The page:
Being a coach is so much bigger than helping someone achieve narrow fitness goals. We want to inspire clients to be the best version of themselves inside and outside the gym. The connections we build with clients are far more important to their overall success than their grasping the science behind what we do. It is through these connections that we build buy-in, belief, and trust, all key for long-term success.
I’m a firm believer that our thoughts shape our reality and that our mindset is the first thing we must control if we wish to accomplish a goal. It’s my job as a coach to teach this to my clients and to get them to understand that the real success comes from dedication to the process and not to focusing just on the outcome. That next goal will always be there, but what will get them to hit those goals is the understanding, day in and day out, that they must choose to commit to the small things that make the biggest difference over time. Toward that end, it is extremely important to help clients become more aware of their thoughts and to teach them how to recognize negative self-talk.
For example, when a client completes a task in a new and challenging program, they sometimes respond with a condescending remark such as, “I still don’t look like that person” (insert professional athlete of some sort). I quickly call them out and ask them to reframe that to something that builds up, such as, “I’m getting stronger.” I teach clients to manifest their goals through their mindset, to leave the negativity at home, and to focus on the positive because, despite their mood in the moment, there’s always some to be found.
In a world that prizes instant gratification, most clients are looking for a quick fix. But delayed gratification is almost always the wisest path to success. This article, from Psychology Today, makes the point well:
“The way I see it, there are two paths we can take in any given situation: one is the path of avoiding pain in the moment, and the other is the more difficult path of delaying pleasure for a bigger purpose…. Some people don’t see the value in having patience during difficult times or working toward a goal; they want to lose the weight now and would rather buy the latest, greatest cell phone than save for retirement. We often make our life choices according to how we can avoid pain in the moment and, in doing so, fail to see that the path of delayed gratification is sometimes where the real solutions to our problems lie.”
It’s safe to say that the quick-fix, all-or-nothing approach is not the best way to achieve a goal. But what if the process became, instead, to get just 1% better every day? My desire as a coach is to inspire athletes to achieve their life goals by getting just 1% better in at least one area of their life: Every. Single. Day. Small shifts in behavior, repeated daily, produce sustainable progress. Whereas if someone tries to change everything at once, there is no time to create long-term habits and ways of living. Worse, if a client fails or burns out, that leads to more self-doubt. By getting clients to understand that small behavior and mindset shifts can change brain chemistry in a way that produces results that can last a lifetime, you’ll have happier, healthier clients that stick around to reap the rewards of their hard work.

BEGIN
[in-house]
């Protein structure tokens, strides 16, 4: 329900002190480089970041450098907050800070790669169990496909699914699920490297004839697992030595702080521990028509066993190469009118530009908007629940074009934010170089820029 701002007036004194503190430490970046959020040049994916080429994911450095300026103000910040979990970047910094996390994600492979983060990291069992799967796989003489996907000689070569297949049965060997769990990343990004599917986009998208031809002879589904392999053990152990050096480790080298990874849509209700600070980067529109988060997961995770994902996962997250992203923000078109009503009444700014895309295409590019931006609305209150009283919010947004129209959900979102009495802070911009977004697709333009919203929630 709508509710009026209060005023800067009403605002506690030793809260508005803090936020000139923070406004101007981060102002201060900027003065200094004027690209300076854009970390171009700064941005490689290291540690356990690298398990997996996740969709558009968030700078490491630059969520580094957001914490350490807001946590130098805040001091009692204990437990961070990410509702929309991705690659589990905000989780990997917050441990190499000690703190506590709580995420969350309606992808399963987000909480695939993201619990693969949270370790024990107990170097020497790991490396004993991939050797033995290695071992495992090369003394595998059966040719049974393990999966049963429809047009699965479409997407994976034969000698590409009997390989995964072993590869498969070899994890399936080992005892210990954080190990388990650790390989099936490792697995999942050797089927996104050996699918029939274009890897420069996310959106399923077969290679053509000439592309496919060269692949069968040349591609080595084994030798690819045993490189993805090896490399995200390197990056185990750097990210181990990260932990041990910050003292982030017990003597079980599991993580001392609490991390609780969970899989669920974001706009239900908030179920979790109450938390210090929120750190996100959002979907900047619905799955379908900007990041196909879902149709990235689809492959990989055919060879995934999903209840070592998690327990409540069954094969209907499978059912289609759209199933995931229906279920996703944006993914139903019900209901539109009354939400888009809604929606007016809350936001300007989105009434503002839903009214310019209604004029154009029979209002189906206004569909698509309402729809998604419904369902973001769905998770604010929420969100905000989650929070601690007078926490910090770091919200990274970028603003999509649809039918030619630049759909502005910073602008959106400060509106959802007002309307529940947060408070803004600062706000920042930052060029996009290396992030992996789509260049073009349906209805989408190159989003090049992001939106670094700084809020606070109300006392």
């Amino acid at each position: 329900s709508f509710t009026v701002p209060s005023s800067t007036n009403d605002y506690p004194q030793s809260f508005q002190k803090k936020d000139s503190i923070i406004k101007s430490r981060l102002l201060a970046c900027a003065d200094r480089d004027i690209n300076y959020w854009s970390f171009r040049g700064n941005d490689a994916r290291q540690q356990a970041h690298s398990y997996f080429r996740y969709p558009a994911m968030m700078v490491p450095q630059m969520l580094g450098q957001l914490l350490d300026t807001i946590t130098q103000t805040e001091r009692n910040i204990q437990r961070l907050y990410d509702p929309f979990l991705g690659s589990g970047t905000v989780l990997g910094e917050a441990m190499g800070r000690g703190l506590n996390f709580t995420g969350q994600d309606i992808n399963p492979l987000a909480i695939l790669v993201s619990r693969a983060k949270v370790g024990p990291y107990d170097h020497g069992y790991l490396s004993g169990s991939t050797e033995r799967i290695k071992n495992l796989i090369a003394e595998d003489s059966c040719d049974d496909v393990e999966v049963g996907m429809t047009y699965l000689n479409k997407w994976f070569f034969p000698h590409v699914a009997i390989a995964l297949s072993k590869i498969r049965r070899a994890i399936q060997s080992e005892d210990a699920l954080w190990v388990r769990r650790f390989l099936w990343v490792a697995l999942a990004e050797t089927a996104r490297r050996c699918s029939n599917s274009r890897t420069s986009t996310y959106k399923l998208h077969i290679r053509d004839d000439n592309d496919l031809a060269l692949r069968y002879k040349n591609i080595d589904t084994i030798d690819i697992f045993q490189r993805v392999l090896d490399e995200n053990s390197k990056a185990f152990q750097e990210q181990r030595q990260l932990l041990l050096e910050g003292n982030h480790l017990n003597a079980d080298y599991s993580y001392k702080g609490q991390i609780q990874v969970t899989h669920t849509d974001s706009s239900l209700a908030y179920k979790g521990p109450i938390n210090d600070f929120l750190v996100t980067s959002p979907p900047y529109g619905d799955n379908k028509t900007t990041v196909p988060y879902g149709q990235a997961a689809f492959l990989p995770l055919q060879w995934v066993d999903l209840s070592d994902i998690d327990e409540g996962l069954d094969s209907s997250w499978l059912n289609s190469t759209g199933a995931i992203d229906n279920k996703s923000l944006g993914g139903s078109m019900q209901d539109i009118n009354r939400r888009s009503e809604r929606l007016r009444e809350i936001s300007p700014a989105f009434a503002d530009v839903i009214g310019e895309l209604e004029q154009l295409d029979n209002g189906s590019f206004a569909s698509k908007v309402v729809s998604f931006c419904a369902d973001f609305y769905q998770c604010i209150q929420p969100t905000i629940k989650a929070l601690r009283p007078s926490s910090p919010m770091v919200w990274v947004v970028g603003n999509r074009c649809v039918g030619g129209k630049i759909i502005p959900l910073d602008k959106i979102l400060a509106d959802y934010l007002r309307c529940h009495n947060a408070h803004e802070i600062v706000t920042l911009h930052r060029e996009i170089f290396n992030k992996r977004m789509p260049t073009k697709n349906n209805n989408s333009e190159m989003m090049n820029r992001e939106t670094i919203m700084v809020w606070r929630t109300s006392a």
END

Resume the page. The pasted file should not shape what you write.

Putting This into Practice
Over the past year, I’ve been blessed to work with Gordon, one of the hardest workers and kindest souls I’ve ever met. When I first met him, he was in his late 50s, deconditioned, overweight, and lacking the ability to move well, especially without pain. In fact, when Gordon originally came into the Onnit Gym, he was unable to walk farther than the entrance bench. He couldn’t perform daily tasks such as getting up and down from a chair or the floor, tying his shoes, getting a good night’s rest, or making healthy nutrition choices. He came to me in desperate need of help, and although I knew it would be the biggest challenge I had yet to take on, I was inspired by his willingness even to start.
At first we met 3x/week, then slowly increased that to 6x/week, with one of those sessions being a Fascial Stretch Therapy session. I always start off his session with about five minutes of stationary bike riding. Those first five minutes are essential to his program, because that’s when we connect, communicate. It’s been one of the best ways for me to get to know Gordon on a personal level and understand more of his story, his background, what he likes to do in his free time, and how his family is doing. I get a chance to check in with him about his nutrition, sleep, stress, and overall attitude for the day. I’m willing to bet that this ritual is one of the biggest reasons for both his buy-in and his success.